The idiom of having all virtual interface private (pure or not)
and having a public interface that just forwards the calls to the
virtual function, is well known and commonly accepted in the
industry. The main advantage is that there is a single point of
call for all classes in the hierarchy, where you can put your
pre- and post-conditions, and the virtual interface is never
exposed for an occasional non-virtual call (where you can't tell
just by looking which of the functions is going to be called).

V
--
Please remove capital 'A's when replying by e-mail
I do not respond to top-posted replies, please don't ask


 
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werasm
Guest
Posts: n/a
 
      11-21-2007
On Nov 21, 3:21 pm, "Victor Bazarov" <(E-Mail Removed)> wrote:
> werasm wrote:


> > To me this also seems a little pointless. If I want to convey
> > to clientA that he may only call foo (or doFoo, for that
> > matter), nothing stops client B from calling doFoo().

>
> But that's the whole point! The client of A or B or any other
> derived classes will have to always call doFoo() instead of
> 'foo' (which can have different behaviour due to static or
> dynamic binding, IOW when calling through a pointer or directly
> for an object).
>
> > What you are showing here above allows doFoo to dictate
> > the order of the calling (template method)

>
> What template method? What are you talking about?


http://en.wikipedia.org/wiki/Template_method

More or less exactly what you are describing, but not
good enough. The Template method pattern (sorry, I
assumed you were familiar with the name) dictates
the order of behaviour (Pre-conditions, Post-conditions
etc.) iff there is an order (in the case of the example
there was none).

> > if there is
> > an order, but it does not help with indicating which
> > client is supposed to use the applicable interface.


Client A wants to use Service A, and Client A dictates
what it requires in terms of service. In the case
of "Template Method" (what you have described) the
service exists prior to the client using it (mostly),
whereas often it works the other way around (in which
case the pre/post conditions live in the calling code
and not in the called code). The client often may
no too little of the implementation to dicate anything
apart from knowing what service it wants (which brings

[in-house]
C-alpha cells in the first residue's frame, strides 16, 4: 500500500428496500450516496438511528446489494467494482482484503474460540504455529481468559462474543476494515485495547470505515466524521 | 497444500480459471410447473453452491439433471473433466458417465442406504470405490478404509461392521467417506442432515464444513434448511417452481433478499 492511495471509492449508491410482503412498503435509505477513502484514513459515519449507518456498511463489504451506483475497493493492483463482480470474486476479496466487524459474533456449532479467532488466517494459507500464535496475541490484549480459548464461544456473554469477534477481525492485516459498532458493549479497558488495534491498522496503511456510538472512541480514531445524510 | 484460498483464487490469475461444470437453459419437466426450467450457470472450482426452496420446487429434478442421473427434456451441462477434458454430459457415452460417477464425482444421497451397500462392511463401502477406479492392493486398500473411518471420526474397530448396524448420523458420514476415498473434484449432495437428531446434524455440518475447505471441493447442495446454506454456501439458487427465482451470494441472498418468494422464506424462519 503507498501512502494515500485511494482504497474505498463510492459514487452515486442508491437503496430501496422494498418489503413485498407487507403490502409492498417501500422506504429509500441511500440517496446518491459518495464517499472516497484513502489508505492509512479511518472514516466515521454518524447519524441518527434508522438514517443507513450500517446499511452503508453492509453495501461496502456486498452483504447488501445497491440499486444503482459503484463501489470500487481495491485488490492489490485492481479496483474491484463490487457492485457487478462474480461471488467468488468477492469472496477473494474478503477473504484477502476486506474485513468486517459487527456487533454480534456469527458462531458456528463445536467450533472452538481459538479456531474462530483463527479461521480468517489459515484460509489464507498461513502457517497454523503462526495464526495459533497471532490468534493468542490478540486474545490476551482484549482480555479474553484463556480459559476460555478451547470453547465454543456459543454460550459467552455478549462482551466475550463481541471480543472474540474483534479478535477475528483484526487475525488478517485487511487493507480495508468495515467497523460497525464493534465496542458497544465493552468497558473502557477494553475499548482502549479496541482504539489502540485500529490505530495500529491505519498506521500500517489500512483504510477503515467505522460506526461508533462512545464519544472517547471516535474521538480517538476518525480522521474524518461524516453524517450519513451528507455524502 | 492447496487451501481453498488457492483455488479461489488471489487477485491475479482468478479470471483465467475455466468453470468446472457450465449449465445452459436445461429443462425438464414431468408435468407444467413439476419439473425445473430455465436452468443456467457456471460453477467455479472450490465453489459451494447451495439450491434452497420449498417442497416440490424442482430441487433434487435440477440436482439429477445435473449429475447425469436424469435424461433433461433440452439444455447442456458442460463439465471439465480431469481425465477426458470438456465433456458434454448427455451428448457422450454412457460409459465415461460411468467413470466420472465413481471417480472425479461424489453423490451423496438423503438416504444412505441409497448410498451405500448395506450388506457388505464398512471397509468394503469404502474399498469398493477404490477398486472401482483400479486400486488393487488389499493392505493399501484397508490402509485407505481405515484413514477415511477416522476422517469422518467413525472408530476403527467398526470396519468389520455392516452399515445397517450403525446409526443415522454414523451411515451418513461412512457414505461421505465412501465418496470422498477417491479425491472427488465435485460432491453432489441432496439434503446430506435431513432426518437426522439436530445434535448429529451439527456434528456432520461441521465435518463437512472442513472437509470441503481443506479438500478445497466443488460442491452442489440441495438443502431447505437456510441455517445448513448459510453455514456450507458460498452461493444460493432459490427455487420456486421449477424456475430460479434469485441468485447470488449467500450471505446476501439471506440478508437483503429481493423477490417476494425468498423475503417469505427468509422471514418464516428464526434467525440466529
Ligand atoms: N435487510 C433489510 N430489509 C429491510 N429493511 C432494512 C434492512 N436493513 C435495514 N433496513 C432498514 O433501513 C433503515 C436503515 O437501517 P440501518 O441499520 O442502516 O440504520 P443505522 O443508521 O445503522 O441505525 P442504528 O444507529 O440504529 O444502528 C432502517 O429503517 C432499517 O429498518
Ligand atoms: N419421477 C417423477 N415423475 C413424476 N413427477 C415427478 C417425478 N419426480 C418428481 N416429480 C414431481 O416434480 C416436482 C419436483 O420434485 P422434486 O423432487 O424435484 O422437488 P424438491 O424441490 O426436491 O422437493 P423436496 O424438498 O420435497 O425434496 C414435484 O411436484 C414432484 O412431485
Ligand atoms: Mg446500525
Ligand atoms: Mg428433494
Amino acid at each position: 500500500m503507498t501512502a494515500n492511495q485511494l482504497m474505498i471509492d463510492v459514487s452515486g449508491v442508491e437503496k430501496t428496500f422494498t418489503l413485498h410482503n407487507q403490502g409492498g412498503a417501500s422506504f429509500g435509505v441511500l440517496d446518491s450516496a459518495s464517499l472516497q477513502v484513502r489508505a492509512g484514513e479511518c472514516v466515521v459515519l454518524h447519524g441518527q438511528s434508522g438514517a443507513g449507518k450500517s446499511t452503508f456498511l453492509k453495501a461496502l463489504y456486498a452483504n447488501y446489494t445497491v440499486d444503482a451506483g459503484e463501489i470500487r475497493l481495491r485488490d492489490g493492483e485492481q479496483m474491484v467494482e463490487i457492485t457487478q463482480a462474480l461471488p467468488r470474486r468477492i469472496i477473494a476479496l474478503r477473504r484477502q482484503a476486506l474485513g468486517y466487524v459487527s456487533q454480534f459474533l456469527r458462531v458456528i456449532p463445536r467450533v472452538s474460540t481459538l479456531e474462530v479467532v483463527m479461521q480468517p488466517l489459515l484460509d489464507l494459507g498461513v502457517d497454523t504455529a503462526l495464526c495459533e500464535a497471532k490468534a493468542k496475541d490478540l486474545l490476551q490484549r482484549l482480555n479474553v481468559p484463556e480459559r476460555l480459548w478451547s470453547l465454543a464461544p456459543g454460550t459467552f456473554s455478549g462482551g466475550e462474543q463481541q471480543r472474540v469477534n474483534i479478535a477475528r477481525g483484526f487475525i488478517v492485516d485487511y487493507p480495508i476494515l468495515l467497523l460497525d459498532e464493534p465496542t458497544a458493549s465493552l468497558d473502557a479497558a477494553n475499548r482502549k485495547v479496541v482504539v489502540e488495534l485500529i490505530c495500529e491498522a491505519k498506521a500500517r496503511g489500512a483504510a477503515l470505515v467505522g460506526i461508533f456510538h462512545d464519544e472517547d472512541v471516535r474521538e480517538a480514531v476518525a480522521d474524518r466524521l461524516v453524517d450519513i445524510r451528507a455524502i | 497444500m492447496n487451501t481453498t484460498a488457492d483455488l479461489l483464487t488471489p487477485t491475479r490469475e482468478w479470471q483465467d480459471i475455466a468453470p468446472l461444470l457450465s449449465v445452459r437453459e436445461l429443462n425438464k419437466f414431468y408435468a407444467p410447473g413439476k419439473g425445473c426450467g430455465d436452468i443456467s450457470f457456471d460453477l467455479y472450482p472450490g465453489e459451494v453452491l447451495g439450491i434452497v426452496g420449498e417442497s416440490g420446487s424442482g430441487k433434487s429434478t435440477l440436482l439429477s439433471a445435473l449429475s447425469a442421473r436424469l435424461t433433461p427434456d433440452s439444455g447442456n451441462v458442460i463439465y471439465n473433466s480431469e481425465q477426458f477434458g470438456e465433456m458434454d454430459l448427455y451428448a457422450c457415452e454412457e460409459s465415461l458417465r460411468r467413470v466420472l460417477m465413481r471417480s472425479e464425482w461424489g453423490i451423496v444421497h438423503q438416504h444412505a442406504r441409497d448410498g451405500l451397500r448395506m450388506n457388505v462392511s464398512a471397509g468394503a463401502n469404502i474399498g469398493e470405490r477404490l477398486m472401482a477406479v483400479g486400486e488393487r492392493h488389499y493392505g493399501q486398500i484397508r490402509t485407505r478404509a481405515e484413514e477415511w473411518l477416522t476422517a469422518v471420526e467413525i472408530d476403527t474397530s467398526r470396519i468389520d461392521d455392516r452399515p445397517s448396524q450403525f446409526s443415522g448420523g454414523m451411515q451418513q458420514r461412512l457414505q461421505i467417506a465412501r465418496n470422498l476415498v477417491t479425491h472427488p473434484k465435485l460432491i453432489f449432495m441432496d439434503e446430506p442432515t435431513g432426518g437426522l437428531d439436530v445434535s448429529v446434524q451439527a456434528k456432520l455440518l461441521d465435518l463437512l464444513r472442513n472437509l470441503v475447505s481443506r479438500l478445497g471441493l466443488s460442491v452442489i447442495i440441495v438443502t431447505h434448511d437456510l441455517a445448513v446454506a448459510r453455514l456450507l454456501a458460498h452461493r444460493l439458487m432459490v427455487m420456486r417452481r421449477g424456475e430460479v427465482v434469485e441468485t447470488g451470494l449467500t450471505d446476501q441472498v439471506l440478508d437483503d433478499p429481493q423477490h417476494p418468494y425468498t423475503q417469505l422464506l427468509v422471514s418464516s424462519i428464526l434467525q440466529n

you back to pure virtual).

> Huh?
>
> > This however does:

>
> Does what, exactly?


This (or the example) allows the interface to be
used only by the client that required it and gives
the interface a single responsibility (in terms of
one client only). For me this solves the problem
of the OP better (in this particular case where
doFoo does not provide any additional encapsulation
as no pre/post conditions exist as the service
implementation is unknown, and if they did exist,
they could be performed in the calling code too).

> The idiom of having all virtual interface private (pure or not)
> and having a public interface that just forwards the calls to the
> virtual function, is well known and commonly accepted in the
> industry.


Yes, I realize this (Its called "template method", not?, but this
to me was not what the OP was looking for (perhaps he was, but
I saw something else in his request).

> The main advantage is that there is a single point of
> call for all classes in the hierarchy, where you can put your
> pre- and post-conditions, and the virtual interface is never
> exposed for an occasional non-virtual call (where you can't tell
> just by looking which of the functions is going to be called).


I realize this. When I said "no point" I meant with respect to
the case he specified (where pre/post conditions don't
necessarily exist or are not known). Sometimes interfaces are merely
used (in OOP) to convey intent and specify/dictate responsibility.
In these cases the idiom you make mention of is lacking, whilst
my example makes this clear.
 
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Ron Natalie
Guest
Posts: n/a
 
      11-23-2007
Firkraag wrote:

> }
>
> The above code works properly. As far as I know LSP is not being
> violated here. So why FAQ lite says this:
> http://www.parashift.com/c++-faq-lit....html#faq-21.1


First the name is looked up.
Then overloads for the found name are considered.
Then the access for the best overload is considered.

THEN, if the function is virtual, the final overrider is
invoked.


As with most everything else in C++, the thing that matters
is the static declaration at the pointer of the call.